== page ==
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Journal of Genetic Counseling

, Volume 27, Issue 5, pp 1175–1186 | Cite as

Mindfulness Among Genetic Counselors Is Associated with Increased Empathy and Work Engagement and Decreased Burnout and Compassion Fatigue

  • Julia Silver
  • Colleen Caleshu
  • Sylvie Casson-Parkin
  • Kelly Ormond
Original Research

Abstract

Genetic counselors experience high rates of compassion fatigue and an elevated risk for burnout, both of which can negatively impact patient care and retention in the profession. In other healthcare professions, mindfulness training has been successfully used to address similar negative psychological sequelae and to bolster empathy, which is the foundation of our counseling work. We aimed to assess associations between mindfulness and key professional variables, including burnout, compassion fatigue, work engagement, and empathy. Data were collected via an anonymous, online survey that included validated measures of mindfulness and these key professional variables. The survey was completed by 441 genetic counselors involved in direct patient care. Half of the respondents (50.1%) reported engaging in yoga, meditation, and/or breathing exercises. Mindfulness was positively correlated with work engagement (r = 0.24, p < 0.001) and empathy (as measured through four subscales: perspective taking (r = 0.15, p = 0.002), empathic concern (r = 0.11, p = 0.03), fantasy (r = − 0.11, p = 0.03) and personal distress (r = − 0.15, p = 0.001)). Mindfulness was negatively correlated with compassion fatigue (r = − 0.48, p < 0.001) and burnout (r = − 0.50, p < 0.001). Given these findings, mindfulness training may be a valuable addition to graduate and continuing education for genetic counselors. The integration of mindfulness into the genetic counseling field will likely improve professional morale and well-being, while promoting workforce retention and bolstering the relational and counseling aspects of our clinical work.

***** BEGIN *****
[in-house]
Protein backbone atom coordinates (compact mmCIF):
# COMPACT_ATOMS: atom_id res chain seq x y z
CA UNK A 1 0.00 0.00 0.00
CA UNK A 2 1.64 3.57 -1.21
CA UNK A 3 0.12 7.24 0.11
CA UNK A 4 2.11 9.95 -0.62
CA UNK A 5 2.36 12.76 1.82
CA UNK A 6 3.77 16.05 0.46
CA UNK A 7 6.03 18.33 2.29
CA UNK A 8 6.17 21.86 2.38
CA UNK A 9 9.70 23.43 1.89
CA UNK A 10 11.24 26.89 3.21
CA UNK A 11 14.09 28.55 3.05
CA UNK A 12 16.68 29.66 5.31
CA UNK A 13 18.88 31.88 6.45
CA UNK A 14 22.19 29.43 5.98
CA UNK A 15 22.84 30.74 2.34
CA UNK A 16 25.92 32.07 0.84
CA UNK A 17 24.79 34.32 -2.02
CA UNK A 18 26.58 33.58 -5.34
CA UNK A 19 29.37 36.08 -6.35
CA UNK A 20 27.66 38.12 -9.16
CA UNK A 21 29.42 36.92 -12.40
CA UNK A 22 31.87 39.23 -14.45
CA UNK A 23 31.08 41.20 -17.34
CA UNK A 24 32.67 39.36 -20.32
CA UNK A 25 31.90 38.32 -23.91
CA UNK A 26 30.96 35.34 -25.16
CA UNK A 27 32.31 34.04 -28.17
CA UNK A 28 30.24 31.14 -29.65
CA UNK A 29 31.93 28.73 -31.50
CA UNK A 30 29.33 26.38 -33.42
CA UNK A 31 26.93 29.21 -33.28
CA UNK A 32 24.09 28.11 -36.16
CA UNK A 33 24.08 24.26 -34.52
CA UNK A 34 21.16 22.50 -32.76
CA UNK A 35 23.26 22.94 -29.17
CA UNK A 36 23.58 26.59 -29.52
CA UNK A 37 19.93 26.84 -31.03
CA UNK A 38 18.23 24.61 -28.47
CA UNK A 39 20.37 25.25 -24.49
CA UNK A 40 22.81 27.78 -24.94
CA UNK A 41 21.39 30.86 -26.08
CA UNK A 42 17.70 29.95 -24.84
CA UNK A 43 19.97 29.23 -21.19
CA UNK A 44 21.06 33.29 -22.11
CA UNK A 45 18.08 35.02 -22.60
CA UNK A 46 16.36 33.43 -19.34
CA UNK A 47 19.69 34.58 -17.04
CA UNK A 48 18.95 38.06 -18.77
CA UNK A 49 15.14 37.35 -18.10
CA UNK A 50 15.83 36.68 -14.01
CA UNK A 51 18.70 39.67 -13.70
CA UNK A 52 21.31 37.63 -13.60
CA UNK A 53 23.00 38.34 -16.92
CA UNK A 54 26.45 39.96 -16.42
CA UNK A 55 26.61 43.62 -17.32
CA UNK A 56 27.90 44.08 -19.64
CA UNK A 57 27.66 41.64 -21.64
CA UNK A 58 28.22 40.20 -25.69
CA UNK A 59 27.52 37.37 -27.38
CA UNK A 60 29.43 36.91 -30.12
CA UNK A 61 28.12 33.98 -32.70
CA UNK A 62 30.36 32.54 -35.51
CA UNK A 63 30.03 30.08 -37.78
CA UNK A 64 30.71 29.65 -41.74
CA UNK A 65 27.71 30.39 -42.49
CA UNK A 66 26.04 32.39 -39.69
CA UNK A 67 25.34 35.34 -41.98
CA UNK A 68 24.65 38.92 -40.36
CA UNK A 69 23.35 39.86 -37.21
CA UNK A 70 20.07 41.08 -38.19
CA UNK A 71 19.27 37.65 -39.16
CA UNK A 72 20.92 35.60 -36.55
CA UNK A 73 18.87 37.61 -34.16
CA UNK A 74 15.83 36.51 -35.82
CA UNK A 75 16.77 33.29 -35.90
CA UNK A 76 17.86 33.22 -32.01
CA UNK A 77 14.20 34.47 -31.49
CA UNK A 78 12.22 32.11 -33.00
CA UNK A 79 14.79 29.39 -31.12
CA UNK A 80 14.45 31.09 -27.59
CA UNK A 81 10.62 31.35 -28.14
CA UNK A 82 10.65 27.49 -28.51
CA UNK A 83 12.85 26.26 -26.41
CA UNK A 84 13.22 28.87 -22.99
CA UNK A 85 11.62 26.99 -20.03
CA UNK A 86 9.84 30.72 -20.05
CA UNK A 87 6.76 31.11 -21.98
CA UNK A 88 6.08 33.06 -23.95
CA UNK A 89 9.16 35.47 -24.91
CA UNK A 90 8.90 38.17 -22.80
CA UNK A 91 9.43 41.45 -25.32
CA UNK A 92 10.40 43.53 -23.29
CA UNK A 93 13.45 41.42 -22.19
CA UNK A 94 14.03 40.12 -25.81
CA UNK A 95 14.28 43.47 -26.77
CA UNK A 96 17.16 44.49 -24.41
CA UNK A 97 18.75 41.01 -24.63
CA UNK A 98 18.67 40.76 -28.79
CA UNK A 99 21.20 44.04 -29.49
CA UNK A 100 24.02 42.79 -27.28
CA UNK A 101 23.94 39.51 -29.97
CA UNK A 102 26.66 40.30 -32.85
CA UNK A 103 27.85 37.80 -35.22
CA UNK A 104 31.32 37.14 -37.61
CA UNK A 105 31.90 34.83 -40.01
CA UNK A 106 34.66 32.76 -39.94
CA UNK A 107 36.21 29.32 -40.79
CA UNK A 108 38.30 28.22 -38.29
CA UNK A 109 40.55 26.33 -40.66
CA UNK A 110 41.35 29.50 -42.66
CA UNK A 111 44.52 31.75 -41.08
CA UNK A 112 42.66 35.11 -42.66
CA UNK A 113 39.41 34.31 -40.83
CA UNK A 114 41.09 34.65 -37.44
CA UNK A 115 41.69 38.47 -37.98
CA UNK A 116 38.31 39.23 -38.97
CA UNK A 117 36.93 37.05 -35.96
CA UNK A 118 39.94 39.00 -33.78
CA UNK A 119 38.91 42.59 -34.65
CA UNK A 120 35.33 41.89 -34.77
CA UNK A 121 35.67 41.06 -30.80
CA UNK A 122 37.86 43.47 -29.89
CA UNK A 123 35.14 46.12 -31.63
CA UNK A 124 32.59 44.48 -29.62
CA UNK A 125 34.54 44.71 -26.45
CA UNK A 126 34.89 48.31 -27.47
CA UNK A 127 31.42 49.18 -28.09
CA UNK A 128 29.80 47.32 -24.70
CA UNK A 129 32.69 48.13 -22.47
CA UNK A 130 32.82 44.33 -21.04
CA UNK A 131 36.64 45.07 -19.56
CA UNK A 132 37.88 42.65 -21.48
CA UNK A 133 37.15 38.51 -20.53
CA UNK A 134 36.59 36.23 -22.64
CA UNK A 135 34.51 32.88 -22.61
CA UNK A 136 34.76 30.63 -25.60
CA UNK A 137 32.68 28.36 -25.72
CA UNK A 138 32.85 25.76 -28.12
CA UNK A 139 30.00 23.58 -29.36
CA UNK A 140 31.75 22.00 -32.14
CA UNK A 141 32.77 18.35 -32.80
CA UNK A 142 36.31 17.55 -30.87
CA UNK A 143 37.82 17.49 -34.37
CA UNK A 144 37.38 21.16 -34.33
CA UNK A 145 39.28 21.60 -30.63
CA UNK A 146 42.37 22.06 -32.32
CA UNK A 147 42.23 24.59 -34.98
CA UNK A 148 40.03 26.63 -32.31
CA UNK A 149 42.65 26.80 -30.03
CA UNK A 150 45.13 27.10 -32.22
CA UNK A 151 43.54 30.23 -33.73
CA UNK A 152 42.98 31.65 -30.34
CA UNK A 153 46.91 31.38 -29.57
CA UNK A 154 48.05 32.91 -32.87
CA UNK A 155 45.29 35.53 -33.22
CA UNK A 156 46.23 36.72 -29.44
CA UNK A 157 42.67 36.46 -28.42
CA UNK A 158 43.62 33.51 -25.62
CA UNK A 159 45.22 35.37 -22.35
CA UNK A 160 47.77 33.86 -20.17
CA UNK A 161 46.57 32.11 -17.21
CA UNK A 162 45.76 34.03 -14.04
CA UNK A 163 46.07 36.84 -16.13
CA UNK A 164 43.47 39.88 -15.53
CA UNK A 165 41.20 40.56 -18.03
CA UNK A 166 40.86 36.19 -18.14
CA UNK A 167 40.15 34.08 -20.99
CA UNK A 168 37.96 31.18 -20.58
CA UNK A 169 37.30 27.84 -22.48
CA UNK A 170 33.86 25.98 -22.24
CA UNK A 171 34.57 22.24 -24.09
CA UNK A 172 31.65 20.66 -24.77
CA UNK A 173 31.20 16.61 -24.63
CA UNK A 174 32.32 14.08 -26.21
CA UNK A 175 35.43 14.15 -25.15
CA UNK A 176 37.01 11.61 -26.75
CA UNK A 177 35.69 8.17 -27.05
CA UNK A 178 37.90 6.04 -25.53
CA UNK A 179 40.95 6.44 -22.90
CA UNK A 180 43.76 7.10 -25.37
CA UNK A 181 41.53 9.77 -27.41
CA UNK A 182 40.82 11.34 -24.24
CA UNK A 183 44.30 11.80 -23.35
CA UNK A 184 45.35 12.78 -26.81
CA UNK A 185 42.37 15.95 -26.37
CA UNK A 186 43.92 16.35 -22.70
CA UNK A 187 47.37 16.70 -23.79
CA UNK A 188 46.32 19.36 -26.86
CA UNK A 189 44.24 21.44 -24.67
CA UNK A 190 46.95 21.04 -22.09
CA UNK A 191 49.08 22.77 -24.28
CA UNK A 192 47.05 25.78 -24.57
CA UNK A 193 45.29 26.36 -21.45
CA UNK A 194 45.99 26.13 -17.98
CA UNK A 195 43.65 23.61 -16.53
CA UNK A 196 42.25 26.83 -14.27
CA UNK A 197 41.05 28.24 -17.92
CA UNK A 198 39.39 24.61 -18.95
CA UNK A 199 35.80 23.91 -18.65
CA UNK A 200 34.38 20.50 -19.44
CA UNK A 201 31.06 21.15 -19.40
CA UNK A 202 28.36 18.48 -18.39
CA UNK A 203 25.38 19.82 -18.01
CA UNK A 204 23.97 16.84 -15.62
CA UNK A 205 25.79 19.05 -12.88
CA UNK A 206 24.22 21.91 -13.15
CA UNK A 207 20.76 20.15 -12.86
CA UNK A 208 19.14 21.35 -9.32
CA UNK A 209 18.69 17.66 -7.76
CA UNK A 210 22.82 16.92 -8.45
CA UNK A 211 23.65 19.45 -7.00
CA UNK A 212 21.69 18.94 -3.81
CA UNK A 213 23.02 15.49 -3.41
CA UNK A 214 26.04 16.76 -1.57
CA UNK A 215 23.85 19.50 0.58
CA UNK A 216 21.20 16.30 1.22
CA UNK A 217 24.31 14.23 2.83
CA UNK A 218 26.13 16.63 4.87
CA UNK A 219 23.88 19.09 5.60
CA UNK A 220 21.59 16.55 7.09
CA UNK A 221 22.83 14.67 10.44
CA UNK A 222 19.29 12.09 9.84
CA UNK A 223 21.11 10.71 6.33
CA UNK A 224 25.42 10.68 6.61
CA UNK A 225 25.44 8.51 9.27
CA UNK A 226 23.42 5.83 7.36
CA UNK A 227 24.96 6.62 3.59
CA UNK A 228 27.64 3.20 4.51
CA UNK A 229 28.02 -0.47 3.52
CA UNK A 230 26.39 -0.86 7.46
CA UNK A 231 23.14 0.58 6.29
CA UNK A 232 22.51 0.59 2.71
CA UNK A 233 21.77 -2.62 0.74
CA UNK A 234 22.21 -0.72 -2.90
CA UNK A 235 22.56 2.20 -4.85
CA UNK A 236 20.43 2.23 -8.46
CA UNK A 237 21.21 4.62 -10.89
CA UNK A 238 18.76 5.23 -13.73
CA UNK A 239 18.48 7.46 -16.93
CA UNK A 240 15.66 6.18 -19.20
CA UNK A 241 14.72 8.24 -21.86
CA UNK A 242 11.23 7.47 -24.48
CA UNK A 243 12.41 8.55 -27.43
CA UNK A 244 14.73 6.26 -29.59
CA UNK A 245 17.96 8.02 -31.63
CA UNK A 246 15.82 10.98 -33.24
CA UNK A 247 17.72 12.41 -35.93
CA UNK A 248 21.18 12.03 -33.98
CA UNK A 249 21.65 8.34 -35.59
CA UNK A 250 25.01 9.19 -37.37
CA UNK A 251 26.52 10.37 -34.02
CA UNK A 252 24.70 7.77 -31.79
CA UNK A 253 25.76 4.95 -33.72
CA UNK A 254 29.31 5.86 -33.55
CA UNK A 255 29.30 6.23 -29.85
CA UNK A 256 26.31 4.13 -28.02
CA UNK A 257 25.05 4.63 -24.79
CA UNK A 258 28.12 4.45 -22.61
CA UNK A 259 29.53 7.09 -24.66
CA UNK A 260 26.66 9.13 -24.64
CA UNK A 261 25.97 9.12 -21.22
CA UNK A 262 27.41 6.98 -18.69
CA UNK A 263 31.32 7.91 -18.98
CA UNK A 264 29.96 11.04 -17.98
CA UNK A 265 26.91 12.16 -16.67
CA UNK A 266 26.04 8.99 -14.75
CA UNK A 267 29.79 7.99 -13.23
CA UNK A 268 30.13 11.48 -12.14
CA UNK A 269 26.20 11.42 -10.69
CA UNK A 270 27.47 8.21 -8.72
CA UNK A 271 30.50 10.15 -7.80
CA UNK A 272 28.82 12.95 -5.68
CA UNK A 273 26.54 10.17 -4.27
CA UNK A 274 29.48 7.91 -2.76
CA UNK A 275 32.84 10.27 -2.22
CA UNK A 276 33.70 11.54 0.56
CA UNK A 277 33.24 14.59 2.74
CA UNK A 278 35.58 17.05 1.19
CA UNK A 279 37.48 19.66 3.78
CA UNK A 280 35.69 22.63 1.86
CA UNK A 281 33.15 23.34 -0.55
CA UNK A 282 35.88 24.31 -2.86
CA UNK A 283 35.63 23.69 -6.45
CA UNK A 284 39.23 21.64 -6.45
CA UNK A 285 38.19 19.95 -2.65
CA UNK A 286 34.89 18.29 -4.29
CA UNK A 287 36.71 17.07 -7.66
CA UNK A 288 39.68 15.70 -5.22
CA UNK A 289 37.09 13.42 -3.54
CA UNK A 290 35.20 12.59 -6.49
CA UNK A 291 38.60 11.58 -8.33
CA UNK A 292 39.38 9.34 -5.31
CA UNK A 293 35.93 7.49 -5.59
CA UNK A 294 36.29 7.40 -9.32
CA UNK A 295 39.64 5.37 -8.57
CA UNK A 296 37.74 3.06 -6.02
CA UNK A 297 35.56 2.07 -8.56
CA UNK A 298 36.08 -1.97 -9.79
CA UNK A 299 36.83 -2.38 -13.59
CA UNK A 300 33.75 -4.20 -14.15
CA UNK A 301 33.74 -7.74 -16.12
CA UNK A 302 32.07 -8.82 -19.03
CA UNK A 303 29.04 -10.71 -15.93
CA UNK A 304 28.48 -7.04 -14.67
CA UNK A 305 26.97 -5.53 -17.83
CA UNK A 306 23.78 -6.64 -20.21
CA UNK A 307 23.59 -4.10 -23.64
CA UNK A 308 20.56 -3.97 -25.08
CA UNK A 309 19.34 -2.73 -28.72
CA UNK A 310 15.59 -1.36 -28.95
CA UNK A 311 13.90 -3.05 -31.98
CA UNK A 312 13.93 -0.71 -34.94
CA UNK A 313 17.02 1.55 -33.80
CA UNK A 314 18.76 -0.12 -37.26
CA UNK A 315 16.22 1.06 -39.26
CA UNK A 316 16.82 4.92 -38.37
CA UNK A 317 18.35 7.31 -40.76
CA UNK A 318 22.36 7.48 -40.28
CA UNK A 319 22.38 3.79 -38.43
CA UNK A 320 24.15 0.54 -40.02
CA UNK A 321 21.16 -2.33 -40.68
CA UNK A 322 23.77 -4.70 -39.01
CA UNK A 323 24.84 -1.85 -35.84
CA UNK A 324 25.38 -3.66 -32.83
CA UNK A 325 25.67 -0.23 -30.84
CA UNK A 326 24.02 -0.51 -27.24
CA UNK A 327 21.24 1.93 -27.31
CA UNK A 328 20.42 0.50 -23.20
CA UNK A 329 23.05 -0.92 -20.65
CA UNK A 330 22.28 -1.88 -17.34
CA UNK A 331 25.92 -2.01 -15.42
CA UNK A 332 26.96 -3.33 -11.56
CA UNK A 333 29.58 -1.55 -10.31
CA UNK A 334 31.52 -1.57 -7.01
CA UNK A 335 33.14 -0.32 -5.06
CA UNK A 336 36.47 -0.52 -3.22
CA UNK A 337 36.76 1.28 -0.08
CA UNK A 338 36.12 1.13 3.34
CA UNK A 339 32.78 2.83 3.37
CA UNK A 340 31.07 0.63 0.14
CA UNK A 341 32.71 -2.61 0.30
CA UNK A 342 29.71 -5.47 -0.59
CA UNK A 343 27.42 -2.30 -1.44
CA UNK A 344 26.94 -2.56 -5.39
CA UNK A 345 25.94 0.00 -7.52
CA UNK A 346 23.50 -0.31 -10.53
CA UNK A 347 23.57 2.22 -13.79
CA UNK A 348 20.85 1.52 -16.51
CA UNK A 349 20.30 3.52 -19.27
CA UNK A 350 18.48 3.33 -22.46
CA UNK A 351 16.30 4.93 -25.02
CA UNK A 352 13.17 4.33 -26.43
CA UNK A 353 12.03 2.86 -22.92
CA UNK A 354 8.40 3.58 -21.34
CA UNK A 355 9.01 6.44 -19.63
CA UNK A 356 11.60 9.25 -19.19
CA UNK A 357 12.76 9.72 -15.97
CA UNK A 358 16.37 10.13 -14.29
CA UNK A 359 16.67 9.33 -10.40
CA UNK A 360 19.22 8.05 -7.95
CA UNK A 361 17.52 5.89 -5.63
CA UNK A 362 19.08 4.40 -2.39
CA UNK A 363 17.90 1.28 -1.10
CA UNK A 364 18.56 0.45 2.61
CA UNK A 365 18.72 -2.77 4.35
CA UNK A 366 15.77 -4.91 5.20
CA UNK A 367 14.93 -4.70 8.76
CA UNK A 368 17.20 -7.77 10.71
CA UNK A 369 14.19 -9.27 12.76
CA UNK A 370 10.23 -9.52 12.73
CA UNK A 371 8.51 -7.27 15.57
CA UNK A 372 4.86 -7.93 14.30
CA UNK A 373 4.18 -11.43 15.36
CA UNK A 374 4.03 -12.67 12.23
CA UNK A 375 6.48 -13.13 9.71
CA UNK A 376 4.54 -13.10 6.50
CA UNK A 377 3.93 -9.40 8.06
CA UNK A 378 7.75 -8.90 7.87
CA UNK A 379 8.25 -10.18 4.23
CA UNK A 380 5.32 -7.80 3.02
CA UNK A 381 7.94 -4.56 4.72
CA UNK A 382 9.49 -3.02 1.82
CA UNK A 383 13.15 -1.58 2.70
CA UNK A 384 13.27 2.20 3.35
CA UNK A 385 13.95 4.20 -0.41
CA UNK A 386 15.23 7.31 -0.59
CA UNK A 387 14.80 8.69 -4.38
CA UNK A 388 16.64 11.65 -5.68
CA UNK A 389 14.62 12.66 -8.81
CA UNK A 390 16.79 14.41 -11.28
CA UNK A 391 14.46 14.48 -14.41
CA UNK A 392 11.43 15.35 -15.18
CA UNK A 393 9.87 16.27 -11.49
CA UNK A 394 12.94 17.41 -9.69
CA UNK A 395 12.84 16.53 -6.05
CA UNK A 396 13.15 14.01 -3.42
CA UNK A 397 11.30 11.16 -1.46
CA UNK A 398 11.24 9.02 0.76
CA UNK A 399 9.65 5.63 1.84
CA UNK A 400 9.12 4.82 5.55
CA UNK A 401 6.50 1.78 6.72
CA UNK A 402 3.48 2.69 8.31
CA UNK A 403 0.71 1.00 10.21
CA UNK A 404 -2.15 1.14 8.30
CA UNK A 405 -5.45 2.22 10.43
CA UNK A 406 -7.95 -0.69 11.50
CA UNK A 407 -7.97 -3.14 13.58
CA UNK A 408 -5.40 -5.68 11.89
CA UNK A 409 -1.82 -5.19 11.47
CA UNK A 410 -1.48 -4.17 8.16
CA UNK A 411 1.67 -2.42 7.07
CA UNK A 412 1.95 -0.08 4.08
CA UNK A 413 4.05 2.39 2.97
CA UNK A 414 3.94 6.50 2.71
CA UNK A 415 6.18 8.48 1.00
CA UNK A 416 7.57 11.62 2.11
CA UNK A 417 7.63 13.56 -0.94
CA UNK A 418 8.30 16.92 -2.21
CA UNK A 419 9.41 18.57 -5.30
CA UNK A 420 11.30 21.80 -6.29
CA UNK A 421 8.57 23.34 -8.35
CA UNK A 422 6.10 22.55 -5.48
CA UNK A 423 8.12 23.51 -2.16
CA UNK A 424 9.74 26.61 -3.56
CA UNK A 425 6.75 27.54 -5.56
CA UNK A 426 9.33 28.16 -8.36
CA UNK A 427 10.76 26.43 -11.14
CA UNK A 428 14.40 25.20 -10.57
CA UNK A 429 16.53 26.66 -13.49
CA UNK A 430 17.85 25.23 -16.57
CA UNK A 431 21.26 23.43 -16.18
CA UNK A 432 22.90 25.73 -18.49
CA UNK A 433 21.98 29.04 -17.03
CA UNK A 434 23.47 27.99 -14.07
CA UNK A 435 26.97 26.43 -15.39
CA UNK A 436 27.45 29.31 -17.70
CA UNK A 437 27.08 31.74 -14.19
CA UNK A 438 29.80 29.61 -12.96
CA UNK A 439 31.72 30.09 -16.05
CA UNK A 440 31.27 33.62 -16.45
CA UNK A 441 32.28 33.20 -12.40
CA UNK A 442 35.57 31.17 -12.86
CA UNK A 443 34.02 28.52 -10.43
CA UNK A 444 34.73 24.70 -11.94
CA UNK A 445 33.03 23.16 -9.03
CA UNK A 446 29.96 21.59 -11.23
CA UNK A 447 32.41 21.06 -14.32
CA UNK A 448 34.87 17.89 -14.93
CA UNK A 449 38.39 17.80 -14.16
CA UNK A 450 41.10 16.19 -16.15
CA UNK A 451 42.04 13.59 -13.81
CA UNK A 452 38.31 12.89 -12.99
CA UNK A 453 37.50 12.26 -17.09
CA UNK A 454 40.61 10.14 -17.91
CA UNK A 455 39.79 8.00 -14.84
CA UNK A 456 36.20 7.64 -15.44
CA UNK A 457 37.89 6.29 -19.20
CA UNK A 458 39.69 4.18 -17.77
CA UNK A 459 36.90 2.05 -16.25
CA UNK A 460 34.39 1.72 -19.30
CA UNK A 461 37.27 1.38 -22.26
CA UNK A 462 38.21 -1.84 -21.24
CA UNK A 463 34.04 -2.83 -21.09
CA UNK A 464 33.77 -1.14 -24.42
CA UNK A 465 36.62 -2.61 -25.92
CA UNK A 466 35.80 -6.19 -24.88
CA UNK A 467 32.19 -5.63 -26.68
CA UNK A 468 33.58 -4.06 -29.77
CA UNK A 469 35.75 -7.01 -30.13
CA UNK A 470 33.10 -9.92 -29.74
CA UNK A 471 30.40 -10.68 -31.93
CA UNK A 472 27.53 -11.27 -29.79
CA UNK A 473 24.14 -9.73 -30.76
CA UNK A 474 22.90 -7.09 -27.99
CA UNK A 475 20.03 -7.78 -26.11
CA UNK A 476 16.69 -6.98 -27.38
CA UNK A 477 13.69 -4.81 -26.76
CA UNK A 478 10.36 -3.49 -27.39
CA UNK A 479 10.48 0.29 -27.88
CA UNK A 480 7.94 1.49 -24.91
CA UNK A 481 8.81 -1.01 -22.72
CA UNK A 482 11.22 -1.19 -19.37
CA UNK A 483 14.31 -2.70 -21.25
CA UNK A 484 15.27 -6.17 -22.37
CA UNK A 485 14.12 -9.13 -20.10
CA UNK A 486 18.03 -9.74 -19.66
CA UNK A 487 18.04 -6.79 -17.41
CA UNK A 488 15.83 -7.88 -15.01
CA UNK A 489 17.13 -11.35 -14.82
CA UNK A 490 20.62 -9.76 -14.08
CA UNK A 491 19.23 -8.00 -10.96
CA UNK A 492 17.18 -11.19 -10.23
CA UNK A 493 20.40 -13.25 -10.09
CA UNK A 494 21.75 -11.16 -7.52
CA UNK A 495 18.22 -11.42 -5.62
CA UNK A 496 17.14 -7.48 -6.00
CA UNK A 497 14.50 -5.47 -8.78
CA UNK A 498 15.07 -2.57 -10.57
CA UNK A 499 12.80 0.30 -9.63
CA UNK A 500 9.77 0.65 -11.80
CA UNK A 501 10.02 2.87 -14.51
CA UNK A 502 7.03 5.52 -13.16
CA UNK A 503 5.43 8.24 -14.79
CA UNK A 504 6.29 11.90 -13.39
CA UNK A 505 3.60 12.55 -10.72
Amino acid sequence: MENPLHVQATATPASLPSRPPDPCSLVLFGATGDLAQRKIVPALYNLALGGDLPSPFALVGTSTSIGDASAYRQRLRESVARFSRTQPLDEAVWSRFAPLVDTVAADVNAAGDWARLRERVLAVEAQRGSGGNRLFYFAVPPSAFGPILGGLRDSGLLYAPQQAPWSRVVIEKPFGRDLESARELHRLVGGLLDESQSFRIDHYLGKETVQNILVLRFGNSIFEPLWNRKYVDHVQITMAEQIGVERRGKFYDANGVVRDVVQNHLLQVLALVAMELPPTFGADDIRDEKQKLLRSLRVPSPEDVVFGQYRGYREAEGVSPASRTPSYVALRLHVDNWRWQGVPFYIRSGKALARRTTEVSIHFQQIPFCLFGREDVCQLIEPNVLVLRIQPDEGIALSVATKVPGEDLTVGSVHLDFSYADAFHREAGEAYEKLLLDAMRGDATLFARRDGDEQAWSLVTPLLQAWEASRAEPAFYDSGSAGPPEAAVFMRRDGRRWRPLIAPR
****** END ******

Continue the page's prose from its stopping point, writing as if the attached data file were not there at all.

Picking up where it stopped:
Keywords

Genetic counselors Genetic counseling Mindfulness Burnout Compassion fatigue Retention Empathy Work engagement 

Notes

Acknowledgments

This study was completed in partial fulfillment of the requirements for the first author’s Master of Science degree from the Stanford University. We are grateful to the genetic counselors who participated in this research.

Compliance with Ethical Standards

Conflict of Interest

Julia Silver, Colleen Caleshu, Kelly Ormond and Sylvie Casson-Parkin declare that they have no conflict of interest.

Human Studies and Informed Consent

All procedures followed were in accordance with the ethical standards of the responsible committee on human experimentation (institutional and national) and with the Helsinki Declaration of 1975, as revised in 2000 (5). Informed consent was obtained from all patients for being included in the study.

Animal Studies

No animal or human studies were carried out by the authors for this article.

Supplementary material

10897_2018_236_MOESM1_ESM.pdf (91 kb)
ESM 1 (PDF 91.0 kb)

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Copyright information

© National Society of Genetic Counselors, Inc. 2018

Authors and Affiliations

  • Julia Silver
    • 1
  • Colleen Caleshu
    • 2
    • 3
  • Sylvie Casson-Parkin
    • 3
    • 4
  • Kelly Ormond
    • 5
  1. 1.Department of GeneticsStanford University School of MedicineStanfordUSA
  2. 2.Stanford Center for Inherited Cardiovascular DiseaseStanfordUSA
  3. 3.Division of Medical Genetics, Department of PediatricsStanford University School of MedicineStanfordUSA
  4. 4.Stanford Children’s HospitalPalo AltoUSA
  5. 5.Department of GeneticsStanford Center for Biomedical EthicsStanfordUSA

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